Gene editing pigs for disease resistance
Porcine Reproductive and Respiratory Syndrome (PRRS) virus was first detected in the U.S. in 1987. Pigs that contract the disease have extreme difficulty reproducing, don’t gain weight and have a high mortality rate. To date, no vaccine has been effective, and the disease costs North American farmers more than $660 million annually.
Now, a team of researchers from the University of Missouri, Kansas State University, and Genus plc have bred pigs that are not harmed by the disease.
“Once inside the pigs, PRRS needs some help to spread; it gets that help from a protein called CD163,” said Randall Prather, distinguished professor of animal sciences in the College of Agriculture, Food and Natural Resources. “We were able to breed a litter of pigs that do not produce this protein, and as a result, the virus doesn’t spread. When we exposed the pigs to PRRS, they did not get sick and continued to gain weight normally.”
Uncoat the virus
For years, scientists have been trying to determine how the virus infected pigs and how to stop it. Previously, researchers believed that the virus entered pigs by being inhaled into the lungs, where it attached to a protein known as sialoadhesin on the surface of white blood cells in the lungs.
However, two years ago Prather’s group showed that elimination of sialoadhesin had no effect on susceptibility to PRRS. A second protein, called CD163, was thought to “uncoat” the virus and allow it to infect the pigs. In their current study, Prather’s team worked to stop the pigs from producing CD163.
“We edited the gene that makes the CD163 protein so the pigs could no longer produce it,” said Kristin Whitworth, co-author on the study and a research scientist in MU’s Division of Animal Sciences. “We then infected these pigs and control pigs; the pigs without CD163 never got sick. This discovery could have enormous implications for pig producers and the food industry throughout the world.”
No other changes to the pigs
While the pigs that didn’t produce CD163 didn’t get sick, scientists also observed no other changes in their development compared to pigs that produce the protein.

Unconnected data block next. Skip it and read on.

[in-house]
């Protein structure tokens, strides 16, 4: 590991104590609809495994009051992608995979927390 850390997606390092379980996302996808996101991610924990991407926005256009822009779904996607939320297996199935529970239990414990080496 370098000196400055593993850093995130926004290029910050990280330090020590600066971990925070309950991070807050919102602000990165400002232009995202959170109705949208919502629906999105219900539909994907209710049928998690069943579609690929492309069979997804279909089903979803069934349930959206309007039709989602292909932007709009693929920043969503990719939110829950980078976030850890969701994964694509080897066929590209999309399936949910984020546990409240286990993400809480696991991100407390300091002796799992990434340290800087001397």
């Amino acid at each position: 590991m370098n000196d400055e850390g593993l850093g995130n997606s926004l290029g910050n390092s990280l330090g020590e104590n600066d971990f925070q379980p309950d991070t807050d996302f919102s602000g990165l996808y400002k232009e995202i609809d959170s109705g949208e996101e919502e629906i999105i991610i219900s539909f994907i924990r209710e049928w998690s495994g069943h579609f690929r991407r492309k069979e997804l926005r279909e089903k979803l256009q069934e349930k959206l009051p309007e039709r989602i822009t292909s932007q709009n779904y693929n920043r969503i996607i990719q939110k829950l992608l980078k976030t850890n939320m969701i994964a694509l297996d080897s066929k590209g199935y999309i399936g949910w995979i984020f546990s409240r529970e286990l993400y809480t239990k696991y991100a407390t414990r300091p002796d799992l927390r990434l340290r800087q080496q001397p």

The early-stage results of this research are promising. The University of Missouri has signed an exclusive global licensing deal for potential future commercialization of virus resistant pigs with the Genus, plc. If the development stage is successful, the commercial partner will seek any necessary approvals and registration from governments before a wider market release.
“The demonstration of genetic resistance to the PRRS virus by gene editing is a potential game changer for the pork industry,” said Jonathan Lightner, Chief Scientific Officer and Head of R&D of Genus plc. “There are several critical challenges ahead as we develop and commercialize this technology; however, the promise is clear, and Genus is committed to developing its potential. Genus is dedicated to the responsible exploration of new innovations that benefit the well-being of animals, farmers, and ultimately consumers.”
“At the end of our study, we had been able to make pigs that are resistant to an incurable, untreatable disease,” said Kevin Wells, co-author of the study and assistant professor of animal sciences at MU. “This discovery could save the swine industry hundreds of millions of dollars every year. It also could have an impact on how we address other substantial diseases in other species.”
In addition to Whitworth and Wells, Prather’s research team included collaborators at Genus plc, and Kansas State University. The study, “Gene-edited pigs are protected from porcine reproductive and respiratory syndrome virus,” is being published in Nature Biotechnologythis month.